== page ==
Facebook Twitter

BYU players are sorry to see Tony Ingle go

SHARE BYU players are sorry to see Tony Ingle go

The three BYU basketball players who sat in on Tuesday's press conference experienced a serious case of mixed emotions as athletic director Rondo Fehlberg officially announced the hiring of Steve Cleveland. After all, their new coach was a man they had never heard of. Before Tuesday, Cleveland was just a city located in Ohio. Suddenly they realized that Cleveland would be the architect of the future of Cougar hoops.

On one hand, they were becoming familiar with him, lapping up his exuberant words and basking in his dynamic personality.On the other, they ached for Tony Ingle, the interim coach and father figure they had played for under the most trying of circumstances. Ingle, an eight-year BYU assistant, took over the 1-6 team for Roger Reid on Dec. 17.

The Cougars went on to post the worst season in BYU basketball history. But there was no mutiny on this bounty. On the contrary, many players grew to adore Ingle and hoped he would be the one coaching them for years to come.

"My first impression is a good one. I am impressed," said guard Lance Archibald of Cleveland. "I think he will do good things here." Then Archibald's mood changed as he talked about Ingle: "I feel bad for him. He did so much for us. He's been like family."

The two other players, freshmen Eric Nielsen and Scott Sonnenberg, who plan on leaving for LDS Church missions this summer, won't play for Cleveland for at least 21/2 years. Since neither knew much about their new coach, their thoughts turned to Ingle.

"I'm excited about the future," said Sonnenberg. "But I'm sad to see Coach Ingle leave."

"I love the guy to death," said Nielsen of Ingle. "I've learned more in this year than any other year in my life. He changed my life. I can't ever repay him for what he has done for me."

After learning of Cleveland's hiring Tuesday morning, Nielsen went to Ingle's office. What he found was an empty room. "He wasn't there. And all his stuff was gone," said Nielsen. "It was strange."

Meanwhile, Cougar forward Justin Weidauer, who will be a senior next season, was at a fast food drive-thru when he found out the news. "Hey, what do you think about your new coach?" asked a cashier, who recognized the BYU player.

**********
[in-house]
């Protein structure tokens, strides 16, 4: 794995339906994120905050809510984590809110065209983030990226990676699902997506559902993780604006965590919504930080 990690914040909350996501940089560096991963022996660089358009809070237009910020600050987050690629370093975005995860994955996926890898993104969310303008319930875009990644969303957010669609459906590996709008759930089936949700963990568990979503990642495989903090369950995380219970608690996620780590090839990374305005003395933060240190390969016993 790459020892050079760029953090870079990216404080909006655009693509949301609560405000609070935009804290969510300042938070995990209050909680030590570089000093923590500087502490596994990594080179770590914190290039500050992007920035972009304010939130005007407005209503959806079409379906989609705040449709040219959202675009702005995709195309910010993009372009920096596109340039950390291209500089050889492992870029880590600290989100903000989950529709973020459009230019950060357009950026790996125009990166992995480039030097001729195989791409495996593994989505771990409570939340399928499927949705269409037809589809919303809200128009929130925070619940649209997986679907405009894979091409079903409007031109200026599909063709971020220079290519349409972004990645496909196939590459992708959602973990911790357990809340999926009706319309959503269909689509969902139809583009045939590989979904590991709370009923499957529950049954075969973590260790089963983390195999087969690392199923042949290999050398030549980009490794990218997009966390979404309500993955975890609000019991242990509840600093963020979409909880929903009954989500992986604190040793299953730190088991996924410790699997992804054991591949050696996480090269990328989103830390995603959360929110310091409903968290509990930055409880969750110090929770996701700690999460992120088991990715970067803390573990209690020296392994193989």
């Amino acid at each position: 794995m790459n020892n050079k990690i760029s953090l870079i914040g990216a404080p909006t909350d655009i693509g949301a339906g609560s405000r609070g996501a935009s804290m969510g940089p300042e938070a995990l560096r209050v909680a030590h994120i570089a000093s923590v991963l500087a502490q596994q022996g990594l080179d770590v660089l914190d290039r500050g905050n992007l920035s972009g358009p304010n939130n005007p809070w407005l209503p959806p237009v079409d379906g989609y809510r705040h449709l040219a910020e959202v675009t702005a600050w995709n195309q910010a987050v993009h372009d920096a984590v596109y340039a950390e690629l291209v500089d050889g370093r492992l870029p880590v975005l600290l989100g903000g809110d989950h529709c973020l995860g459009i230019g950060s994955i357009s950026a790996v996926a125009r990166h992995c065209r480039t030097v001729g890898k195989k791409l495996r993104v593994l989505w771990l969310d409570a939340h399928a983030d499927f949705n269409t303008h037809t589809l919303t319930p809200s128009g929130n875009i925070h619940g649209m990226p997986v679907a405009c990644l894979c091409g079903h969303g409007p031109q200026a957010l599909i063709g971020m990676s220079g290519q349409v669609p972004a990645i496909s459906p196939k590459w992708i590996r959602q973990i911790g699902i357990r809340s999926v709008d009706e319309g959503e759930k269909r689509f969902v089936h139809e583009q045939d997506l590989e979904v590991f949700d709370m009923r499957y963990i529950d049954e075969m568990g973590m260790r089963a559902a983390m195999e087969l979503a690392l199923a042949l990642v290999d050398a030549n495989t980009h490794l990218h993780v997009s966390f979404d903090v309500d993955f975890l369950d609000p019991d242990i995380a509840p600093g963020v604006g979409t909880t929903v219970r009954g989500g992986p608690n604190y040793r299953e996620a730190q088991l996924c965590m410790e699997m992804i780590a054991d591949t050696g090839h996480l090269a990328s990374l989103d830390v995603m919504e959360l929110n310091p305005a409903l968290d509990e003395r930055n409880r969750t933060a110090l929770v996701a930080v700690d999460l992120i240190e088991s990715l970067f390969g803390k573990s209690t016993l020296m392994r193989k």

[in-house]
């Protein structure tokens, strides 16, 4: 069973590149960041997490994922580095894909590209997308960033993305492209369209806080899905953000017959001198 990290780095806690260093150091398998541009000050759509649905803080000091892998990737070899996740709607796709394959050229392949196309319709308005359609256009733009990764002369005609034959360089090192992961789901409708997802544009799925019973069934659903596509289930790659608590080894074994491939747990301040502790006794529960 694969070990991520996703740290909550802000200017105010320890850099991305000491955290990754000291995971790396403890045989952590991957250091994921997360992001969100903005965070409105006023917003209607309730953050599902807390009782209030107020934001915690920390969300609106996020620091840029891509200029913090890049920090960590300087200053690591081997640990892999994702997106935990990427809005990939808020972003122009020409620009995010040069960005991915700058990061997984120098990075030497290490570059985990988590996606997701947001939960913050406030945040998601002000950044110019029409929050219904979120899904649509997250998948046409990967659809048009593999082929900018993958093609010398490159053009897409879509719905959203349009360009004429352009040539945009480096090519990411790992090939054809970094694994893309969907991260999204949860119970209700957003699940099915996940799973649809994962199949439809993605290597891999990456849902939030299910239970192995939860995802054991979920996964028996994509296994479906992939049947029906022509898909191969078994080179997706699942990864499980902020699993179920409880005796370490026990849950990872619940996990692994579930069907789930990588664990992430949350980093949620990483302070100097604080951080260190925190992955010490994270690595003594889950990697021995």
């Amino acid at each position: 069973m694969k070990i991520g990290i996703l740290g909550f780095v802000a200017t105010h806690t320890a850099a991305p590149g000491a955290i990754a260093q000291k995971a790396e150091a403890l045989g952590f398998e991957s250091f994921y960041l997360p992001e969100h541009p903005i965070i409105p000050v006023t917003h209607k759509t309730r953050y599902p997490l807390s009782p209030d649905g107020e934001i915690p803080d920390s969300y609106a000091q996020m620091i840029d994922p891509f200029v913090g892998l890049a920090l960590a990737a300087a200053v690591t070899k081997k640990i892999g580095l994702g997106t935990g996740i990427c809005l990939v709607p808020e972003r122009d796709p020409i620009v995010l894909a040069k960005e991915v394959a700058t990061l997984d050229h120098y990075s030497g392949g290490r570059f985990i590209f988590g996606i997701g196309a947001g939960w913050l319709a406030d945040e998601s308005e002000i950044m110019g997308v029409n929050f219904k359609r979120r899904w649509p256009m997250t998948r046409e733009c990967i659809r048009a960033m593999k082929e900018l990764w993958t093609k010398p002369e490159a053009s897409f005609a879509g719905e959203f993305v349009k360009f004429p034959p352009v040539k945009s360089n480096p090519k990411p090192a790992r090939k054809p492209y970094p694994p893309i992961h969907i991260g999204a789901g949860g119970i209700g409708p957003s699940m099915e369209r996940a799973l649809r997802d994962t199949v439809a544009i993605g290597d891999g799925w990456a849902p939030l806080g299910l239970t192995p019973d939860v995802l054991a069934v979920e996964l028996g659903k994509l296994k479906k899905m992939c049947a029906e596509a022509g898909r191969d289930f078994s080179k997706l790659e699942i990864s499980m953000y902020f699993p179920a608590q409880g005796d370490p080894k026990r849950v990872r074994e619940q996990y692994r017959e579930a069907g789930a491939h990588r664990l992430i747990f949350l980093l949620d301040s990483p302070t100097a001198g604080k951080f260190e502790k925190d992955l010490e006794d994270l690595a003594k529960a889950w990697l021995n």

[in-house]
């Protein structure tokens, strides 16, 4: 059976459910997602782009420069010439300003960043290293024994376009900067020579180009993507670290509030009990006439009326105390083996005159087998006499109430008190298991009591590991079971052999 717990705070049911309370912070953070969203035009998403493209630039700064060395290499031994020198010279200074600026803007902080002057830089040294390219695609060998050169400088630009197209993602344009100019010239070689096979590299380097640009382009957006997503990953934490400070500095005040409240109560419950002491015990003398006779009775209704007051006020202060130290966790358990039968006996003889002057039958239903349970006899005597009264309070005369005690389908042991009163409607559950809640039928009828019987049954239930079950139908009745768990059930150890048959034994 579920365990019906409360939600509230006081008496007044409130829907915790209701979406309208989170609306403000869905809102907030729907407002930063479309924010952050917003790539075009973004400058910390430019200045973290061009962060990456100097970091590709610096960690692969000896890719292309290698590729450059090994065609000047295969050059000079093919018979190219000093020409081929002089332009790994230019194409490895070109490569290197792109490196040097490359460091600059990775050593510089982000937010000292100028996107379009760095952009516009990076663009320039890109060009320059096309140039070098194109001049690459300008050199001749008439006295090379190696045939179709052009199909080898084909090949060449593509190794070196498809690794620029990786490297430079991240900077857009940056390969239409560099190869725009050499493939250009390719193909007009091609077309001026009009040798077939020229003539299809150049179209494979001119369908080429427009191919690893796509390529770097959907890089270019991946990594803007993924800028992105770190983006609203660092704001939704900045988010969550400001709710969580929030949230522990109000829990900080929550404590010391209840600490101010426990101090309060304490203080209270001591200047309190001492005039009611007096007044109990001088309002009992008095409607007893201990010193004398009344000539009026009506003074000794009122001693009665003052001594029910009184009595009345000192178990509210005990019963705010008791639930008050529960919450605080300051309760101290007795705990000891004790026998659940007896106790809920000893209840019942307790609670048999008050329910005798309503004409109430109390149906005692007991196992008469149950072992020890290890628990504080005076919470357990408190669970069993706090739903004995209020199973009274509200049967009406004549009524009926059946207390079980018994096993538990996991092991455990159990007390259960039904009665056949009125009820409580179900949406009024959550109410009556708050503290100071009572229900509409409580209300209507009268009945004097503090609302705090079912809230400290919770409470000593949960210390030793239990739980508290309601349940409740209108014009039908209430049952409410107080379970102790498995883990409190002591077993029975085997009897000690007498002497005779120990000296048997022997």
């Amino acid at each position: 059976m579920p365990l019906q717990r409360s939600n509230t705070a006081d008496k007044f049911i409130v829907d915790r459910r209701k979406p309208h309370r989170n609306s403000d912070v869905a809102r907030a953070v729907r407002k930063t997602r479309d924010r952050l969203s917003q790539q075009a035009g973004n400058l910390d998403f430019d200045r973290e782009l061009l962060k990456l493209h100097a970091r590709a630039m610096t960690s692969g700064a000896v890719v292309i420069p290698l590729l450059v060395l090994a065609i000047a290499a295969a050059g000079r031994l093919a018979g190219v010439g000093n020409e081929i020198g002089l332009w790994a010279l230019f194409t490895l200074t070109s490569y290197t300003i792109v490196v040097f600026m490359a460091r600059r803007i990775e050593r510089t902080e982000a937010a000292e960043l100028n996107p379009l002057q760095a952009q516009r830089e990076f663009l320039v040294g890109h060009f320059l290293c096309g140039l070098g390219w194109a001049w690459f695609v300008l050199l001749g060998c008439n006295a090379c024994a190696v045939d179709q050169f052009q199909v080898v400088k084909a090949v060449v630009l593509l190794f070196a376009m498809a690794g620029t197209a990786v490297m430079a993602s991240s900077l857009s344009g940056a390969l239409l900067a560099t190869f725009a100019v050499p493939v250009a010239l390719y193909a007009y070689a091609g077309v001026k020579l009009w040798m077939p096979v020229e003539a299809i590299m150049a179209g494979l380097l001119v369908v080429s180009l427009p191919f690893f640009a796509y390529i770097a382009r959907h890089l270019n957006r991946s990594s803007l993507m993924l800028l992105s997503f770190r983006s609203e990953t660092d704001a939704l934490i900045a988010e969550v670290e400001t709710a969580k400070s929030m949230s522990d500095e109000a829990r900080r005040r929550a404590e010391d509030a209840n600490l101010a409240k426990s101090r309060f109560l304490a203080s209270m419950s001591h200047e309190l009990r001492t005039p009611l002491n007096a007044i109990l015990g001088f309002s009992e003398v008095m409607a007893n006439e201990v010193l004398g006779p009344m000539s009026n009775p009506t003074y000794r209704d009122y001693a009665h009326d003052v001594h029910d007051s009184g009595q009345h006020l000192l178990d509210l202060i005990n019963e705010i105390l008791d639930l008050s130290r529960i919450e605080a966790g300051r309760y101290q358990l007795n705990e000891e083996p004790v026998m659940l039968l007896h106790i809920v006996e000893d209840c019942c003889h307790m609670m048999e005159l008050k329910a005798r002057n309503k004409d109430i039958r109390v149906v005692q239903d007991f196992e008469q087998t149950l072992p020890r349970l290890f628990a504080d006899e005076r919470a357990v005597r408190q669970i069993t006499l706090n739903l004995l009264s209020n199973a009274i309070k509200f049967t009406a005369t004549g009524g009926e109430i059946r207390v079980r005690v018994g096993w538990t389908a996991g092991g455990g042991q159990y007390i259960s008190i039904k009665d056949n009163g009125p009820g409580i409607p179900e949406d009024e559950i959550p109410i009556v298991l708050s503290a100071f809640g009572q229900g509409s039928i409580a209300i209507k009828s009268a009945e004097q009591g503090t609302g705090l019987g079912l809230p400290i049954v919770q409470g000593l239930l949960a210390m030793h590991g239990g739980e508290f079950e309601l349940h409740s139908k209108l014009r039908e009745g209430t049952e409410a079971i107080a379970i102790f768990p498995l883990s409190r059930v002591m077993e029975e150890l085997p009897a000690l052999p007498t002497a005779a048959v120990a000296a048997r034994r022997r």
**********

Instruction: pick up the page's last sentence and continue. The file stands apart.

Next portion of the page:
Weidauer's reply: "What new coach?" While supportive of the BYU administration's decision, Weidauer isn't hiding the fact he would have preferred Ingle on the sidelines next year. "I think BYU should have named a head coach (Ingle) three months ago," he said. "I still feel strongly Coach Ingle was the most qualified. I'm disappointed. Tony Ingle is the reason I came to BYU. I just wish we could have won some games for him.

"Before this year, I had never experienced a coaching change," he continued. "It's been like a roller-coaster ride. I don't know how much I can endure."

Ingle, too, will have to endure. He learned his fate in a meeting Monday evening with President Merrill J. Bateman and Fehlberg. Devastated, Ingle cleared out his office that night.

Attempts by the Deseret News to reach Ingle on Tuesday were unsuccessful. Ingle is out of town with his family.

Assistant coach Russ Zaugg was in the BYU basketball office Tuesday, unsure of his situation. He may, or may not, be retained on the Cougar coaching staff.

Ingle had called to tell Zaugg the news Monday night. "All he really said was, `It's a new coach, and it's not me,' " said Zaugg. "We've been through so much the past few months. There are no words to express how we feel. We couldn't have worked any harder this season if we knew the job was his back in December."

The Cougars, who will return just a handful of players for the 1997-98 season as seven freshmen are expected to depart for missions this summer, hope for a clean slate next year.

"Starting over is something we're going to have to do," said Archibald. "Losing is contagious. We've got to get a winning attitude, to feel like we can win. I wouldn't come back to BYU if I didn't think we could turn it around."

Cleveland spent the day being whisked from function to function, and being introduced to legions of new faces. In the afternoon, he met with current Cougar players for about 20 minutes. "It was real positive," said Weidauer. "I have a good feeling about him. He will be a great coach and we'll be successful under him."

So what will happen to Ingle? Fehlberg said the former interim coach felt he didn't receive a fair chance at winning the job. "This is as tough a day as he's had in his life," said Fehlberg. "It's a tough situation. How can you thank someone for doing something no one else could have done? Tony loves this school and these kids. He's a class guy."

"He's going to make the best of this situation," said Zaugg. "He'll bounce back." The question is, where? For now, Ingle is still an employee of BYU, as is the case with Reid.

Ingle's contract runs through August. Fehlberg said he hasn't discussed such details with Ingle at this point, but added he is welcome to remain at BYU. "If he wants to stay in the department, he can stay in the department," Fehlberg said. It's more than likely Ingle wants to continue coaching and he will leave when a sensible offer presents itself.

Ingle won many supporters while at the Cougar helm, although the harsh truth is he owns a 0-19 Div. I record. Fehlberg maintains that Ingle is far better off having had Div. I head coaching experience and that BYU will have nothing but good things to say to any prospective employers who look into hiring Ingle.